SOCHI — Four years ago at this exact moment of the Olympic Games,South Korea's Yuna Kim held a nearly five-point lead over her closest rival on her way to a whopping 23-point victory in the women's figure skating competition in Vancouver.
This time around, Kim's lead is 0.28, with another skater just 0.80 behind and a third little more than six points behind.
In other words, game on.
Four women are in serious contention for the three Olympic medals in the marquee event of the Sochi Games, including U.S. national champion Gracie Gold, who courageously salvaged not one but two off-kilter jumps to finish fourth with 68.63 points. She's behind Kim with 74.92 points, Russia's Adelina Sotnikova with 74.64 and Italy's Carolina Kostner with 74.12.
That's a virtual tie for first, just a hiccup separating the top three women. And Gold's margin of 5½ points from third place is equal to the value of one jump. She's most definitely in the mix for a medal, especially if the top contenders continue to crumble under the pressure as several did in the men's event last week, and two medal hopefuls — Japan's Mao Asada and Russia's Julia Lipnitskaia — did Wednesday night.
If Gold wins a medal, she will look back to the way she fought for the landings on those two crucial jumps in the short program to keep herself within striking distance. You can't win a medal in the short program, but you certainly can lose one. Gold proved herself to be quite a gamer by willing herself to stay in the mix.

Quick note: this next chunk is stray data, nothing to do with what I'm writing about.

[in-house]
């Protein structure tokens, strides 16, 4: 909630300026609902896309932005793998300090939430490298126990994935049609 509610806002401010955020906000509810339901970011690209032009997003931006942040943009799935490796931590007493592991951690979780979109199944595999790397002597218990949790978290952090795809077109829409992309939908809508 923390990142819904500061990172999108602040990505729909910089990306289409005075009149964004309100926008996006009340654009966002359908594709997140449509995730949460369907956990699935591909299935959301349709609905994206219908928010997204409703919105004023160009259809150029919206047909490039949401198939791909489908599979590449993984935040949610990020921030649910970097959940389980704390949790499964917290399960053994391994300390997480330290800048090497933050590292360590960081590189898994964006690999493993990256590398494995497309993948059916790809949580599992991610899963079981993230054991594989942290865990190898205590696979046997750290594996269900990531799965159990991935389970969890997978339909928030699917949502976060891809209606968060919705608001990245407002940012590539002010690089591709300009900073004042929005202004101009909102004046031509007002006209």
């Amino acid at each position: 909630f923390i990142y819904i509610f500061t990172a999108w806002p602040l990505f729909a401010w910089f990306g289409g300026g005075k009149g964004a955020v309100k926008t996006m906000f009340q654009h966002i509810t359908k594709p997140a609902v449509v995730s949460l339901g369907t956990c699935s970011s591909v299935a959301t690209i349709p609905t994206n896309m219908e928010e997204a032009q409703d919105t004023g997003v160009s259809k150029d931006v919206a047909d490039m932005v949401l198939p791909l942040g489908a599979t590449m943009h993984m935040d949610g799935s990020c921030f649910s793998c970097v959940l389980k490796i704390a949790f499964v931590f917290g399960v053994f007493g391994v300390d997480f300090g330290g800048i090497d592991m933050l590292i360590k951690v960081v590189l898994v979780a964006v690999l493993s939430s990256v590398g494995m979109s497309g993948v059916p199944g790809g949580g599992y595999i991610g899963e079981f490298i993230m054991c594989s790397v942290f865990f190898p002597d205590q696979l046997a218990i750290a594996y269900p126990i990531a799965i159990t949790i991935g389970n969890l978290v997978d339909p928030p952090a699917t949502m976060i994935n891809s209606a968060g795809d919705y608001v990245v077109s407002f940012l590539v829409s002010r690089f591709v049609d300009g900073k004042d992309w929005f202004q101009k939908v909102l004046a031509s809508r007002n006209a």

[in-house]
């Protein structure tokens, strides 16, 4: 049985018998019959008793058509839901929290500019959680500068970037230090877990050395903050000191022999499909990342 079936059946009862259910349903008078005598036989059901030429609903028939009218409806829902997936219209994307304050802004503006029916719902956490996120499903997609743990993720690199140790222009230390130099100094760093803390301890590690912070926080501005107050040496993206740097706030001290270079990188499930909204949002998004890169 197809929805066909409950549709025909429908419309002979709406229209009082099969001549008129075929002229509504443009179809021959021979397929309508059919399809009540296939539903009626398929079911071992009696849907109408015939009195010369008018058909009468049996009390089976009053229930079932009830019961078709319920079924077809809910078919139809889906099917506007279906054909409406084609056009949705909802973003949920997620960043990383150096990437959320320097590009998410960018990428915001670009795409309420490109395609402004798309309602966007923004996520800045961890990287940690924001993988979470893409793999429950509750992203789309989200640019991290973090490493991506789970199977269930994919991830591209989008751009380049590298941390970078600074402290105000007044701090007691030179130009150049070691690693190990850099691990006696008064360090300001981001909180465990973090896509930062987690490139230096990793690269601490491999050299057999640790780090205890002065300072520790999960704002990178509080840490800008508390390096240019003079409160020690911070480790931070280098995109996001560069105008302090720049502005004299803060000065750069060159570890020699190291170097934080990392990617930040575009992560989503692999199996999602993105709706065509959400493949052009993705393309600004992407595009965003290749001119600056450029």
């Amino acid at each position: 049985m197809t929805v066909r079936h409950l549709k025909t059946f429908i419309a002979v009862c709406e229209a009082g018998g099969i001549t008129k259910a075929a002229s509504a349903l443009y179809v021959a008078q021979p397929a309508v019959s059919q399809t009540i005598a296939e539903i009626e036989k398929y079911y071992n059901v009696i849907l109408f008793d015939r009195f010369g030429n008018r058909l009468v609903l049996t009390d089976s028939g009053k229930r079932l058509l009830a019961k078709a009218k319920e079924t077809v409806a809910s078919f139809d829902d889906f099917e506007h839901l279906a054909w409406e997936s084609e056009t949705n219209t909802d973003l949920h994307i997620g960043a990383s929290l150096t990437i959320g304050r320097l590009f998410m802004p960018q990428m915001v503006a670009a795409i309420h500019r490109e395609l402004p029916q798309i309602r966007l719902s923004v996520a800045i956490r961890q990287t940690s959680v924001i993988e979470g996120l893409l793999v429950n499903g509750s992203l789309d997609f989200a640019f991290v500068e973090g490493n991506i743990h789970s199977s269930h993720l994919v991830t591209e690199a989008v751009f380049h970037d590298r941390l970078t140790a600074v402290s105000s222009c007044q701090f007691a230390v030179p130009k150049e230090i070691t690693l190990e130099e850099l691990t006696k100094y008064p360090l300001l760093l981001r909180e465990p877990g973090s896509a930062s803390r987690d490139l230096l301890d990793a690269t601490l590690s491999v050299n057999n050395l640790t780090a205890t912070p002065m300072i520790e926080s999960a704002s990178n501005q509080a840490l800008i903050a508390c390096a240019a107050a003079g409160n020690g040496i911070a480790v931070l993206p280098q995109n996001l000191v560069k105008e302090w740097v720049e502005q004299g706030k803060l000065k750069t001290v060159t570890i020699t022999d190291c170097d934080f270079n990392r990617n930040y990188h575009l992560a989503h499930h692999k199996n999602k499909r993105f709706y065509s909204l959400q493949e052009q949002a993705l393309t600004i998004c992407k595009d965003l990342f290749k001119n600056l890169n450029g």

"I thought, 'I've come too far not to land this stupid double axel,' " she said later. " 'I did not train that hard to go down and mess up this one jump. I am landing it with a smile on my face.' "
The judges are not letting the 23-year-old Kim run away with this Olympic competition. After a typically poised, confident and smooth short program, Kim received the highest women's short program score of the season. But her program component scores were not the love letters from the judges they were four years ago. The judges left an opening, and they almost never do that when Kim is on the ice.
In fact, it was Kostner, the 27-year-old former world champion, not Kim, who received the evening's highest component scores, the points that skaters are given for their skating skills, transitions, choreography and the like. Lyrical, mature and elegant on the ice, Kostner was most deserving.
Now, on to the Russians. The double-whammy of Lipnitskaia's fall and the Russian men's hockey team's loss to Finland at a nearby Olympic Park arena was almost too much for the nation to bear — until 17-year-old Sotnikova bubbled to the surface to save the day. How she was placed ahead of Kostner by half a point was a head-scratcher, but there she was, Russia's new teenager of the hour.
There's no way to know how she'll handle the pressure of skating in the final group, but she's definitely hungry, having been shut out of the team event when Lipnitskaia skated both the women's short and long program, thus not joining in on the fun of winning Olympic gold.
Speaking of handling pressure, all three U.S. women exceeded expectations by a mile. Two-time national champion Ashley Wagner held on tight to the landing of a scratchy triple-triple combination in a strong performance for sixth place, while 15-year-old Polina Edmunds was rock solid in her debut in senior level (Olympic) international competition to place seventh. Those placements were a triumph for American depth and the individual skaters' determination.
So where does this leave us?
In the three previous figure skating disciplines contested at these Olympics, every short program has perfectly telegraphed the long: The short program leader went on to win the gold the next evening.
But none of the three was as close as this one. Kim is in for the fight of her life.